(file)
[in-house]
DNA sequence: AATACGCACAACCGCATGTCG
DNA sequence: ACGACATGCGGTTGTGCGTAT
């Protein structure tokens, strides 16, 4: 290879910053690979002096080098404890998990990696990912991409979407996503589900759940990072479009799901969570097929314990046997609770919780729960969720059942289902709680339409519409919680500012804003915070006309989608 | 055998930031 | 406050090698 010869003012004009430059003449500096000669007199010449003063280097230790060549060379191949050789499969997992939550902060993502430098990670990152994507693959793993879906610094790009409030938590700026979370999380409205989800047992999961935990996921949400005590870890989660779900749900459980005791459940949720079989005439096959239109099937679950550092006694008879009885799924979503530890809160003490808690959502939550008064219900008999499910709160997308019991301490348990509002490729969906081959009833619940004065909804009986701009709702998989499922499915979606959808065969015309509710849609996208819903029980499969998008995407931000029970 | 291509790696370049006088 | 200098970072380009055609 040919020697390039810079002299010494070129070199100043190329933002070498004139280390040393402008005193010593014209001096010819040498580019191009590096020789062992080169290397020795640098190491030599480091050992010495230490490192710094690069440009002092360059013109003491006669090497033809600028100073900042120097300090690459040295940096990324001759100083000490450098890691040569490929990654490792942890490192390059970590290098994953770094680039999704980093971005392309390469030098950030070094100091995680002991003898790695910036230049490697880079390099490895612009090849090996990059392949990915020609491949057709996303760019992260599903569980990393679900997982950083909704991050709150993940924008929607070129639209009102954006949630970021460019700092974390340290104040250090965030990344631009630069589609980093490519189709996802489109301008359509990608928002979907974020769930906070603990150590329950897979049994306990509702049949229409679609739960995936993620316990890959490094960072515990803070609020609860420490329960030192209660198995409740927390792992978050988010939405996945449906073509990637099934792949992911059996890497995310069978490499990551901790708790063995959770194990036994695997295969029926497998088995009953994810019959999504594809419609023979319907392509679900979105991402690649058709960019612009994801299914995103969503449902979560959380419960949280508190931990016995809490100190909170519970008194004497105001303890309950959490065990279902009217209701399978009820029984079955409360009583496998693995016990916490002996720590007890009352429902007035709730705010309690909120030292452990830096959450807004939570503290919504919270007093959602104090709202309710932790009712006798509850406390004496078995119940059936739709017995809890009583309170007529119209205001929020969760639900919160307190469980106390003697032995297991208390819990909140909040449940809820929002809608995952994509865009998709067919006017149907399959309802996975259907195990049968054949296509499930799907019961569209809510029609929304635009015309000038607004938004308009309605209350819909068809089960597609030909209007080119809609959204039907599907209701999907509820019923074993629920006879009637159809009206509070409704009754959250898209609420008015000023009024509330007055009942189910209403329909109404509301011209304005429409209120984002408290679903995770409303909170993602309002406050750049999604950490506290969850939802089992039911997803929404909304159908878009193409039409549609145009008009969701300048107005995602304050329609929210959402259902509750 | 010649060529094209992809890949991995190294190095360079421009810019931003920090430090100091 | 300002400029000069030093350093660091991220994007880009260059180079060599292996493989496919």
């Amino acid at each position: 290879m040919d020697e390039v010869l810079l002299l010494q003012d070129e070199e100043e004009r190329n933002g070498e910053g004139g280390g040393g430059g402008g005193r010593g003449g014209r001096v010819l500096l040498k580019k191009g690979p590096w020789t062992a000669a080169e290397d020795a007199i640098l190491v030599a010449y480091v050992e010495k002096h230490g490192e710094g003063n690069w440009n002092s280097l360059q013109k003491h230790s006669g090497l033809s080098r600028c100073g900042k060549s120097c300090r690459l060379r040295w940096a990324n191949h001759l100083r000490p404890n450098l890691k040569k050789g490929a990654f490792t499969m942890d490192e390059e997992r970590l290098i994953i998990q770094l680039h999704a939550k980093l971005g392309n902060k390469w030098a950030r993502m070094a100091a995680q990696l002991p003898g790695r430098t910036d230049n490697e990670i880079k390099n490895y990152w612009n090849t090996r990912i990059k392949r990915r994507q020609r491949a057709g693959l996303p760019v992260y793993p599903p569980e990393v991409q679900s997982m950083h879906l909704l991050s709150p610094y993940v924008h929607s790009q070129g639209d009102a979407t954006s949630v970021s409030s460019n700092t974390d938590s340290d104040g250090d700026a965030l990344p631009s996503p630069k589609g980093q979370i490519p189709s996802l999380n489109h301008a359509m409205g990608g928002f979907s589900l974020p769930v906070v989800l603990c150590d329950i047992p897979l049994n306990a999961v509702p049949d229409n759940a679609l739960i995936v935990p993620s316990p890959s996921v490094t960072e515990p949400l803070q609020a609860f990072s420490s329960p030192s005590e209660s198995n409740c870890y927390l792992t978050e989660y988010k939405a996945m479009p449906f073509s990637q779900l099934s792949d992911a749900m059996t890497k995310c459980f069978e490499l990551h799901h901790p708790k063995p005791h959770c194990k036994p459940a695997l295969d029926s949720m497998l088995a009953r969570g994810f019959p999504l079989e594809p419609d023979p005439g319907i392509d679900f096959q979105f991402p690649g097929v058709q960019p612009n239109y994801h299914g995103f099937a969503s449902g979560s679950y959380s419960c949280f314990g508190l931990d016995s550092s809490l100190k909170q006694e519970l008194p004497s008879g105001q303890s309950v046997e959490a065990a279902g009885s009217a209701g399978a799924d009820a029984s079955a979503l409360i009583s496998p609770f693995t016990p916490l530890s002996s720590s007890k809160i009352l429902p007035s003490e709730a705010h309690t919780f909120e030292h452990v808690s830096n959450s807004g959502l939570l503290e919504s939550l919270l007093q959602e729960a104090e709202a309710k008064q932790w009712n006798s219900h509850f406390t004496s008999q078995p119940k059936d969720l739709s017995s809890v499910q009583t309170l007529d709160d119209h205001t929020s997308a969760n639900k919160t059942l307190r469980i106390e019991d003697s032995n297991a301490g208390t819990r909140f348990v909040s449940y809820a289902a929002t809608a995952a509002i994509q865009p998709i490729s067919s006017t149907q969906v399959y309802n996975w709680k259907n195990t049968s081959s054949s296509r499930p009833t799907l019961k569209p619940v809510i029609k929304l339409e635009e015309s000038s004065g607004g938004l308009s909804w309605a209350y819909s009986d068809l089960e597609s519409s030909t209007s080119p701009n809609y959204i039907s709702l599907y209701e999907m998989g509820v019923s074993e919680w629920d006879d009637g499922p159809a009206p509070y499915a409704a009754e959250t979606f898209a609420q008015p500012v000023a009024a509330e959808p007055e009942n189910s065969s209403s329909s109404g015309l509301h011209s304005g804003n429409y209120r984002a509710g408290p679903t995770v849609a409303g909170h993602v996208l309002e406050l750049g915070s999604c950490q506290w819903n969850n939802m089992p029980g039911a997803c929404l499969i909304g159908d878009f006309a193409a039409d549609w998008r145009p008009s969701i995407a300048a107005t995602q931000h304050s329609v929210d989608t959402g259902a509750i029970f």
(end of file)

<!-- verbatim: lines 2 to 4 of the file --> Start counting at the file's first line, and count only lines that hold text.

DNA sequence: AATACGCACAACCGCATGTCG
DNA sequence: ACGACATGCGGTTGTGCGTAT
């Protein structure tokens, strides 16, 4: 290879910053690979002096080098404890998990990696990912991409979407996503589900759940990072479009799901969570097929314990046997609770919780729960969720059942289902709680339409519409919680500012804003915070006309989608 | 055998930031 | 406050090698 010869003012004009430059003449500096000669007199010449003063280097230790060549060379191949050789499969997992939550902060993502430098990670990152994507693959793993879906610094790009409030938590700026979370999380409205989800047992999961935990996921949400005590870890989660779900749900459980005791459940949720079989005439096959239109099937679950550092006694008879009885799924979503530890809160003490808690959502939550008064219900008999499910709160997308019991301490348990509002490729969906081959009833619940004065909804009986701009709702998989499922499915979606959808065969015309509710849609996208819903029980499969998008995407931000029970 | 291509790696370049006088 | 200098970072380009055609 040919020697390039810079002299010494070129070199100043190329933002070498004139280390040393402008005193010593014209001096010819040498580019191009590096020789062992080169290397020795640098190491030599480091050992010495230490490192710094690069440009002092360059013109003491006669090497033809600028100073900042120097300090690459040295940096990324001759100083000490450098890691040569490929990654490792942890490192390059970590290098994953770094680039999704980093971005392309390469030098950030070094100091995680002991003898790695910036230049490697880079390099490895612009090849090996990059392949990915020609491949057709996303760019992260599903569980990393679900997982950083909704991050709150993940924008929607070129639209009102954006949630970021460019700092974390340290104040250090965030990344631009630069589609980093490519189709996802489109301008359509990608928002979907974020769930906070603990150590329950897979049994306990509702049949229409679609739960995936993620316990890959490094960072515990803070609020609860420490329960030192209660198995409740927390792992978050988010939405996945449906073509990637099934792949992911059996890497995310069978490499990551901790708790063995959770194990036994695997295969029926497998088995009953994810019959999504594809419609023979319907392509679900979105991402690649058709960019612009994801299914995103969503449902979560959380419960949280508190931990016995809490100190909170519970008194004497105001303890309950959490065990279902009217209701399978009820029984079955409360009583496998693995016990916490002996720590007890009352429902007035709730705010309690909120030292452990830096959450807004939570503290919504919270007093959602104090709202309710932790009712006798509850406390004496078995119940059936739709017995809890009583309170007529119209205001929020969760639900919160307190469980106390003697032995297991208390819990909140909040449940809820929002809608995952994509865009998709067919006017149907399959309802996975259907195990049968054949296509499930799907019961569209809510029609929304635009015309000038607004938004308009309605209350819909068809089960597609030909209007080119809609959204039907599907209701999907509820019923074993629920006879009637159809009206509070409704009754959250898209609420008015000023009024509330007055009942189910209403329909109404509301011209304005429409209120984002408290679903995770409303909170993602309002406050750049999604950490506290969850939802089992039911997803929404909304159908878009193409039409549609145009008009969701300048107005995602304050329609929210959402259902509750 | 010649060529094209992809890949991995190294190095360079421009810019931003920090430090100091 | 300002400029000069030093350093660091991220994007880009260059180079060599292996493989496919």